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We have a local development server with Ubuntu 14.04. We use SFTP with vsftp, and Git.

Some coworkers have access over SFTP (without ssh access, /usr/bin/nologin and sftponly group), and other coworkers have access to Git host (different username, shell as /usr/bin/git-shell).

I want to create the following environment: SFTP access for web front-end developer (external coworkers) and Git access (over ssh://) for our back-end developer (internal or external coworkers).

SFTP user is chrooted, and this works perfectly.

The Problem is with Git - if users have access via ssh:// to the git repository they at the same time have access for all system directories via SFTP.

How to use SFTP and Git in the same system without SFTP access for Git users?

PS. I read almost whole Google results, but solutions don't work or are so old or advise turn off SFTP.

  • Try using a ForceCommand, and use the git-shell for the command as well. ForceCommand disables sftp unless set to internal-sftp. – muru Feb 7 '15 at 16:49
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Updated post:

Using the following ForceCommand in sshd_config for your (otherwise normal) user should work:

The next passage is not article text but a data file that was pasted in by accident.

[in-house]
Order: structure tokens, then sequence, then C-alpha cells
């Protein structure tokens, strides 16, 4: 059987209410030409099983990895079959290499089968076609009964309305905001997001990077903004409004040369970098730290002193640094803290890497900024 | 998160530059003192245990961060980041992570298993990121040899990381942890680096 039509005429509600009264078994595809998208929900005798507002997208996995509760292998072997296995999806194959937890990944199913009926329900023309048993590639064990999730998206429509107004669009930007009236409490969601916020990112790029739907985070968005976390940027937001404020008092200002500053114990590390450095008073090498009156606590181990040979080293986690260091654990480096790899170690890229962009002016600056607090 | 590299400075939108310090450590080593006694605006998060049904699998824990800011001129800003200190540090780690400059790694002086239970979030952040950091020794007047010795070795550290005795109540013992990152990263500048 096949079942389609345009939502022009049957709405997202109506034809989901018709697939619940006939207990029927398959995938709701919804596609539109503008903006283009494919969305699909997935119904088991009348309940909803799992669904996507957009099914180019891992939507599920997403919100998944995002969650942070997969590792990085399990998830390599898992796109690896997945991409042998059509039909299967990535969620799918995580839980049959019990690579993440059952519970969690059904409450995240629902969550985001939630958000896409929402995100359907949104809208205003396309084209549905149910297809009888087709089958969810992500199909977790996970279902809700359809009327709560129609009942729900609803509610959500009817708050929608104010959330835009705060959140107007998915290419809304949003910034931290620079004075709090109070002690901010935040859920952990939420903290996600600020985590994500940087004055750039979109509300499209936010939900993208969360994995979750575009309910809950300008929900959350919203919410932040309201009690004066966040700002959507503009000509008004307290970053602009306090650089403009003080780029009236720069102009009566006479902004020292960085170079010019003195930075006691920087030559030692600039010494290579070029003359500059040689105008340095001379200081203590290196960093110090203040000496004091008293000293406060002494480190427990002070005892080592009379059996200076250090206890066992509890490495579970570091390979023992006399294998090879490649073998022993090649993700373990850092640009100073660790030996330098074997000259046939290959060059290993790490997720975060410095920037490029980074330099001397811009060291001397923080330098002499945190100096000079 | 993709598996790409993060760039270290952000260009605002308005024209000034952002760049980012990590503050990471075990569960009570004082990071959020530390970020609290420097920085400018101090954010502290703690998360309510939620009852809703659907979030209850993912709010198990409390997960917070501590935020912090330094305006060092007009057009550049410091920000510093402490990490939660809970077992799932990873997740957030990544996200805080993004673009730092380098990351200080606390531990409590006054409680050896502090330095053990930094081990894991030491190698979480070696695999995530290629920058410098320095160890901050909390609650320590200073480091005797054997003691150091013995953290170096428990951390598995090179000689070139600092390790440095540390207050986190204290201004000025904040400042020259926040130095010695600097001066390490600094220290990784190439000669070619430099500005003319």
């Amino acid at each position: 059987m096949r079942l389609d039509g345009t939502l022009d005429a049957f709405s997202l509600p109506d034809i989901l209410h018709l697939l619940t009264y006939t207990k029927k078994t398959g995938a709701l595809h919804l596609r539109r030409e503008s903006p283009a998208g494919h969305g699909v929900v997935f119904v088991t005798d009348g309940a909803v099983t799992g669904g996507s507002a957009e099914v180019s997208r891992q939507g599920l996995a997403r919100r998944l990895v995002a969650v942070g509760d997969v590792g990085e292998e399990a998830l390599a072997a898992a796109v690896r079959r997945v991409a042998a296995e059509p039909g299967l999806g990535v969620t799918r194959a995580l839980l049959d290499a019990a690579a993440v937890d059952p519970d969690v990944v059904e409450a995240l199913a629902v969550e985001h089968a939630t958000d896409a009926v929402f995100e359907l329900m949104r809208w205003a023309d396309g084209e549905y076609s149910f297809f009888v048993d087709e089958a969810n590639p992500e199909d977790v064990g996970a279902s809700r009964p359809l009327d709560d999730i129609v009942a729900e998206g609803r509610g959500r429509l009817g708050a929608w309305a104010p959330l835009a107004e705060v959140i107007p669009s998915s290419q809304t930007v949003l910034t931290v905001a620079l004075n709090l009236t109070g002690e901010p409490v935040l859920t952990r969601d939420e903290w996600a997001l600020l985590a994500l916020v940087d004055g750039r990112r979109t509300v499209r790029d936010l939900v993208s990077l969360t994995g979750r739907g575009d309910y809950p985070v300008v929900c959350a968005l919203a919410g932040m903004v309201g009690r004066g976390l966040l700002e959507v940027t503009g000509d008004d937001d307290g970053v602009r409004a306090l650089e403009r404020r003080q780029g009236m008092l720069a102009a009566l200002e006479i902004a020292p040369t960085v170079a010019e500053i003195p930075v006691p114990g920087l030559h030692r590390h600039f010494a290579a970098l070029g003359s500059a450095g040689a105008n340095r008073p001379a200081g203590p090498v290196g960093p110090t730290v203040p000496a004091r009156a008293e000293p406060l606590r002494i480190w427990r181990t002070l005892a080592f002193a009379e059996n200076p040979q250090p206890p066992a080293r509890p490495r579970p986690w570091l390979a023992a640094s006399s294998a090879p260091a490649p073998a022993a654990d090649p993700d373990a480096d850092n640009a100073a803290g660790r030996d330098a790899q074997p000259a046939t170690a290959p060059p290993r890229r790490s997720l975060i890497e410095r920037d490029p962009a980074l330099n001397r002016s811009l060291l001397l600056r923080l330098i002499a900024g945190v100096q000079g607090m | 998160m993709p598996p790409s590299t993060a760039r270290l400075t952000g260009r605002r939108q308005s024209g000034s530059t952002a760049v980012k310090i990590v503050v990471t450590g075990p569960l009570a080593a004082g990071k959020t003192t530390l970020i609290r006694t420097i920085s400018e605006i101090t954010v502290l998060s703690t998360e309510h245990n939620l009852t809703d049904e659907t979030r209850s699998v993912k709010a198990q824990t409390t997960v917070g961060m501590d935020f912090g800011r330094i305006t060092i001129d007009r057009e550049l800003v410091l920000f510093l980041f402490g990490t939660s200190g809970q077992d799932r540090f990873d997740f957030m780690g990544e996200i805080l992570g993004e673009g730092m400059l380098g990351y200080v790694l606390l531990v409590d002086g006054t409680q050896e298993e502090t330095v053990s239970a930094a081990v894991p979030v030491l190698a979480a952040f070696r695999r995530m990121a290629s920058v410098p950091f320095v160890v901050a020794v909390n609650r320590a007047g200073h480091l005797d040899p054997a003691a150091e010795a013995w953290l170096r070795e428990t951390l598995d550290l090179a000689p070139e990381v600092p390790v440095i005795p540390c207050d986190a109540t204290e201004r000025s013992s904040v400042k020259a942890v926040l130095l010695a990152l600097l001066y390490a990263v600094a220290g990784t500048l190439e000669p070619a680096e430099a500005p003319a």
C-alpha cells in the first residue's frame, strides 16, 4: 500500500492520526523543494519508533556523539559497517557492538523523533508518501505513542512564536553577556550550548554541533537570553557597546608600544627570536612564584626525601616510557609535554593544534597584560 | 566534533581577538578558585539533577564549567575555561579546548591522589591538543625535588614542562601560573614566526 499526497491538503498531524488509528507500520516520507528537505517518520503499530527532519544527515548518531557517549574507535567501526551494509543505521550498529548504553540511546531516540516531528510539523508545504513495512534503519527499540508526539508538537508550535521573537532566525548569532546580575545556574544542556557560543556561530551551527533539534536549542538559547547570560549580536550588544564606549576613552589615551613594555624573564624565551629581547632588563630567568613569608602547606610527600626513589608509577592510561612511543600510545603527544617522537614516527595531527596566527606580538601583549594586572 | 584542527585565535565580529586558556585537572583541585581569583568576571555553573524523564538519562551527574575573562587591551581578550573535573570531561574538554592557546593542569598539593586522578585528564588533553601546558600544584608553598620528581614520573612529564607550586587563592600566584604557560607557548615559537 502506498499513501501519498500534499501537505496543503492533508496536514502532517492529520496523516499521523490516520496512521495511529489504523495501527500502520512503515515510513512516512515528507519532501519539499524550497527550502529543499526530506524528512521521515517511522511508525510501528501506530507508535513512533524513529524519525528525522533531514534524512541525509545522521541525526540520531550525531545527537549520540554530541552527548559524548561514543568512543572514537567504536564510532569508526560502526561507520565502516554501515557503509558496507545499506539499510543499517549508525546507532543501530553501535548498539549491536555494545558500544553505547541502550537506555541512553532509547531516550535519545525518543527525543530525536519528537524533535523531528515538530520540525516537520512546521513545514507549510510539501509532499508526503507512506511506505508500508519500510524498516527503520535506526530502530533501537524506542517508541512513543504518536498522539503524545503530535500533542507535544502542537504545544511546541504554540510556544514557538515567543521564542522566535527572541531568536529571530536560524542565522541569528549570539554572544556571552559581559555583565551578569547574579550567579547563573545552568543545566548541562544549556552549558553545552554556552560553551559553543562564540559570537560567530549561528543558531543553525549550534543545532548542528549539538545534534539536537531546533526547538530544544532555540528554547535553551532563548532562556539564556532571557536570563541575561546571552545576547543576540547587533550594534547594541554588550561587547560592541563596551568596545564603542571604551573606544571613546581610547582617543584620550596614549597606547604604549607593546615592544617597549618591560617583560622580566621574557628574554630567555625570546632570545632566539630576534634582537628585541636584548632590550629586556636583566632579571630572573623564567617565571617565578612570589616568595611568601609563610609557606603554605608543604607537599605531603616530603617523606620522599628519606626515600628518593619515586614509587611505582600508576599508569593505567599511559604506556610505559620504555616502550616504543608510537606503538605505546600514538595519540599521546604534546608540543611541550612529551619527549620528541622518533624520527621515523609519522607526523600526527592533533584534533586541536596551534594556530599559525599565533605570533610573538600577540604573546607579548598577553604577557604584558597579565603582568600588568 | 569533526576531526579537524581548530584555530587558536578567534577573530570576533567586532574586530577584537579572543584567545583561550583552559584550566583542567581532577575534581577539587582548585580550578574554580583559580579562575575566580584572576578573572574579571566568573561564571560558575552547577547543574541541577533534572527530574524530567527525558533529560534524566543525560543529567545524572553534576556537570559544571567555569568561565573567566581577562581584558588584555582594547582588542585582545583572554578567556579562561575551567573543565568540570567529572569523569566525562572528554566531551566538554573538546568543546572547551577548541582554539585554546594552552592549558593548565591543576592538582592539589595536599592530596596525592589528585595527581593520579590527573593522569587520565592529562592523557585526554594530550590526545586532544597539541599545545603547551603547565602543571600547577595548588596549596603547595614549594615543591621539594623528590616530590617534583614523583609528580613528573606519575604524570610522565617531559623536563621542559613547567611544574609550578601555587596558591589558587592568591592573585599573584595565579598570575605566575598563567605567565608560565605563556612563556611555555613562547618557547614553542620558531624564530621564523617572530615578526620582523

ForceCommand /usr/bin/git-shell -c "$SSH_ORIGINAL_COMMAND"

This magic little command was originally found here. Note that the user's shell must be a normal fully featured shell in order for this to work properly.

Reason for edit:

I just realized my initial answer didn't actually work for me (so embarrassing). Sure it disables SFTP, but it seems to prevent git from working properly as well!

Original post:

Try using a ForceCommand, and use the git-shell for the command as well. ForceCommand disables sftp unless set to internal-sftp. - muru

Just decided to quote muru's comment so that others might benefit from it. It works like a charm.

I was having the exact same issue, and almost missed this gem since it was in the comments instead of posted as an answer.

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